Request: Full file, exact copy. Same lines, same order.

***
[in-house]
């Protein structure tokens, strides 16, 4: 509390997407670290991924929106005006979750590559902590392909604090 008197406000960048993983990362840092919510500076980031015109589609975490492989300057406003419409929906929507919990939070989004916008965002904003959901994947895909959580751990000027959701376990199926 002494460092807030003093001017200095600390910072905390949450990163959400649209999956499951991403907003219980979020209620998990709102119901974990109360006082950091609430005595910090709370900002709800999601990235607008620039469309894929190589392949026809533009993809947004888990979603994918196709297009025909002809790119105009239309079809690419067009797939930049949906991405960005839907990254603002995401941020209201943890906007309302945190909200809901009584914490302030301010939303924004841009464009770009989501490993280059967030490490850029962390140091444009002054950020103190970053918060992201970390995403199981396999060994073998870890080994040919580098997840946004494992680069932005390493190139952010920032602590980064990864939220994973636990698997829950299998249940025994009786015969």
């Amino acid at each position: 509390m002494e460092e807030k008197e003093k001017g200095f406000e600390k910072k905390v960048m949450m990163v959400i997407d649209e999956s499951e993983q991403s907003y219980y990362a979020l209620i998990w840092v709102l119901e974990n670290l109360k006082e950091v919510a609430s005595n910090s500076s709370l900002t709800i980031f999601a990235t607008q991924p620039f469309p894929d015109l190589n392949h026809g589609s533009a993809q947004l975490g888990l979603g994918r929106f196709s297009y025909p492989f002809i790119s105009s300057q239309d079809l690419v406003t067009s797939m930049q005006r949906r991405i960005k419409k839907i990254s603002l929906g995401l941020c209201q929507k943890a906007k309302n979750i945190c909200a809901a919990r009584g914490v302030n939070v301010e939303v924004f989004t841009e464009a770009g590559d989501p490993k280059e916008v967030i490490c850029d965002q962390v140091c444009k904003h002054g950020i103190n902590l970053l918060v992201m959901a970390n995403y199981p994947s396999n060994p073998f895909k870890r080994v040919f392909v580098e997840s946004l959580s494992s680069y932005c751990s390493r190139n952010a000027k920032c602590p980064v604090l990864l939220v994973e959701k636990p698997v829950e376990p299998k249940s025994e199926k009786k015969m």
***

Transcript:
[in-house]
């Protein structure tokens, strides 16, 4: 509390997407670290991924929106005006979750590559902590392909604090 008197406000960048993983990362840092919510500076980031015109589609975490492989300057406003419409929906929507919990939070989004916008965002904003959901994947895909959580751990000027959701376990199926 002494460092807030003093001017200095600390910072905390949450990163959400649209999956499951991403907003219980979020209620998990709102119901974990109360006082950091609430005595910090709370900002709800999601990235607008620039469309894929190589392949026809533009993809947004888990979603994918196709297009025909002809790119105009239309079809690419067009797939930049949906991405960005839907990254603002995401941020209201943890906007309302945190909200809901009584914490302030301010939303924004841009464009770009989501490993280059967030490490850029962390140091444009002054950020103190970053918060992201970390995403199981396999060994073998870890080994040919580098997840946004494992680069932005390493190139952010920032602590980064990864939220994973636990698997829950299998249940025994009786015969």
């Amino acid at each position: 509390m002494e460092e807030k008197e003093k001017g200095f406000e600390k910072k905390v960048m949450m990163v959400i997407d649209e999956s499951e993983q991403s907003y219980y990362a979020l209620i998990w840092v709102l119901e974990n670290l109360k006082e950091v919510a609430s005595n910090s500076s709370l900002t709800i980031f999601a990235t607008q991924p620039f469309p894929d015109l190589n392949h026809g589609s533009a993809q947004l975490g888990l979603g994918r929106f196709s297009y025909p492989f002809i790119s105009s300057q239309d079809l690419v406003t067009s797939m930049q005006r949906r991405i960005k419409k839907i990254s603002l929906g995401l941020c209201q929507k943890a906007k309302n979750i945190c909200a809901a919990r009584g914490v302030n939070v301010e939303v924004f989004t841009e464009a770009g590559d989501p490993k280059e916008v967030i490490c850029d965002q962390v140091c444009k904003h002054g950020i103190n902590l970053l918060v992201m959901a970390n995403y199981p994947s396999n060994p073998f895909k870890r080994v040919f392909v580098e997840s946004l959580s494992s680069y932005c751990s390493r190139n952010a000027k920032c602590p980064v604090l990864l939220v994973e959701k636990p698997v829950e376990p299998k249940s025994e199926k009786k015969m």